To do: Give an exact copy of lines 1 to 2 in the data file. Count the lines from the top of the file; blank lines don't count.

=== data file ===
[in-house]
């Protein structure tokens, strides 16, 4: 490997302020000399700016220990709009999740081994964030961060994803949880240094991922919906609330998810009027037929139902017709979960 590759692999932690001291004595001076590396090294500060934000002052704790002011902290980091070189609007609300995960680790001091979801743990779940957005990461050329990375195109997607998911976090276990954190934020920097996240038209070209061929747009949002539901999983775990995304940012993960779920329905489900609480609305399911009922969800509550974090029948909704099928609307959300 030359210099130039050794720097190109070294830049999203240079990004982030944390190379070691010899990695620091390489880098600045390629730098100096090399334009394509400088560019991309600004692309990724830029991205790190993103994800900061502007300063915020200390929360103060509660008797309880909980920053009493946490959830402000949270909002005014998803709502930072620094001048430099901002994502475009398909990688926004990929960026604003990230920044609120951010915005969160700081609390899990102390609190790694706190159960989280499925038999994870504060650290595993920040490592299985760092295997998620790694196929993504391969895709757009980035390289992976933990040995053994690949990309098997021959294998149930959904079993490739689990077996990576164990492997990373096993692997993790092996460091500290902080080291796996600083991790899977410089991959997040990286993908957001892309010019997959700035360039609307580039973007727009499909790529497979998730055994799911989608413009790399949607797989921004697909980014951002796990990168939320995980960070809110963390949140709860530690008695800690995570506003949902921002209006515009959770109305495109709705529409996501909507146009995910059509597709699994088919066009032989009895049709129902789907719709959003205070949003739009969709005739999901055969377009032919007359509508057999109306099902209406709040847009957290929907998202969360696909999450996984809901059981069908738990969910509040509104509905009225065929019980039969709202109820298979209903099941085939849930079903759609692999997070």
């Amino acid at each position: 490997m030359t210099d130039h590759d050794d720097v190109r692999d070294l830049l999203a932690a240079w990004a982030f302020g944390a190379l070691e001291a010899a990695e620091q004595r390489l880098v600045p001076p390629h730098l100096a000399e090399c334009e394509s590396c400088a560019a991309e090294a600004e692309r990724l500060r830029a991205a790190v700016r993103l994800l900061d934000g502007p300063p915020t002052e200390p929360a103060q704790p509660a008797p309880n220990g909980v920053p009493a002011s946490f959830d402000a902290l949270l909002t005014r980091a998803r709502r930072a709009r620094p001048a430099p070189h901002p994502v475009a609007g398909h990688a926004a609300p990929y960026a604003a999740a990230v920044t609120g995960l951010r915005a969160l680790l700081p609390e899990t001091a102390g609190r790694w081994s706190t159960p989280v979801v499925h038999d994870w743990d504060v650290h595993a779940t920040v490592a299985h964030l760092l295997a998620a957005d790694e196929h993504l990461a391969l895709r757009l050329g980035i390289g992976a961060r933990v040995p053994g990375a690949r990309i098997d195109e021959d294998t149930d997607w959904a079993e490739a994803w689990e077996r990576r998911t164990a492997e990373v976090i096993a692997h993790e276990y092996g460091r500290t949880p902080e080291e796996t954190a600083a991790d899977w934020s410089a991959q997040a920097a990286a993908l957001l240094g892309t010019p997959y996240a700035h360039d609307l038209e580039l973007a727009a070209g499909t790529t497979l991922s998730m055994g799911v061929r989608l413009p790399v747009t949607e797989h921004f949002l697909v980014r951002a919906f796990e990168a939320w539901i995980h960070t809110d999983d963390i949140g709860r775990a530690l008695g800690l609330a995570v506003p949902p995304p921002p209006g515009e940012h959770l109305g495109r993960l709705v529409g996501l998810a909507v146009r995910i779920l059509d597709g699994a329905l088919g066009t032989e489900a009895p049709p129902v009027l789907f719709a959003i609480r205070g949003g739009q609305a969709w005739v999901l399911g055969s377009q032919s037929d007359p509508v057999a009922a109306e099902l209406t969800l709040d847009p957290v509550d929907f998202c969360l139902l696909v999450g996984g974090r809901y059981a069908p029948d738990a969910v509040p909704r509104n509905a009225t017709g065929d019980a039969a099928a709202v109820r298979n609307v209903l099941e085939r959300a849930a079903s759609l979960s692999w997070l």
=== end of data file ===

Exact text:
[in-house]
């Protein structure tokens, strides 16, 4: 490997302020000399700016220990709009999740081994964030961060994803949880240094991922919906609330998810009027037929139902017709979960 590759692999932690001291004595001076590396090294500060934000002052704790002011902290980091070189609007609300995960680790001091979801743990779940957005990461050329990375195109997607998911976090276990954190934020920097996240038209070209061929747009949002539901999983775990995304940012993960779920329905489900609480609305399911009922969800509550974090029948909704099928609307959300 030359210099130039050794720097190109070294830049999203240079990004982030944390190379070691010899990695620091390489880098600045390629730098100096090399334009394509400088560019991309600004692309990724830029991205790190993103994800900061502007300063915020200390929360103060509660008797309880909980920053009493946490959830402000949270909002005014998803709502930072620094001048430099901002994502475009398909990688926004990929960026604003990230920044609120951010915005969160700081609390899990102390609190790694706190159960989280499925038999994870504060650290595993920040490592299985760092295997998620790694196929993504391969895709757009980035390289992976933990040995053994690949990309098997021959294998149930959904079993490739689990077996990576164990492997990373096993692997993790092996460091500290902080080291796996600083991790899977410089991959997040990286993908957001892309010019997959700035360039609307580039973007727009499909790529497979998730055994799911989608413009790399949607797989921004697909980014951002796990990168939320995980960070809110963390949140709860530690008695800690995570506003949902921002209006515009959770109305495109709705529409996501909507146009995910059509597709699994088919066009032989009895049709129902789907719709959003205070949003739009969709005739999901055969377009032919007359509508057999109306099902209406709040847009957290929907998202969360696909999450996984809901059981069908738990969910509040509104509905009225065929019980039969709202109820298979209903099941085939849930079903759609692999997070």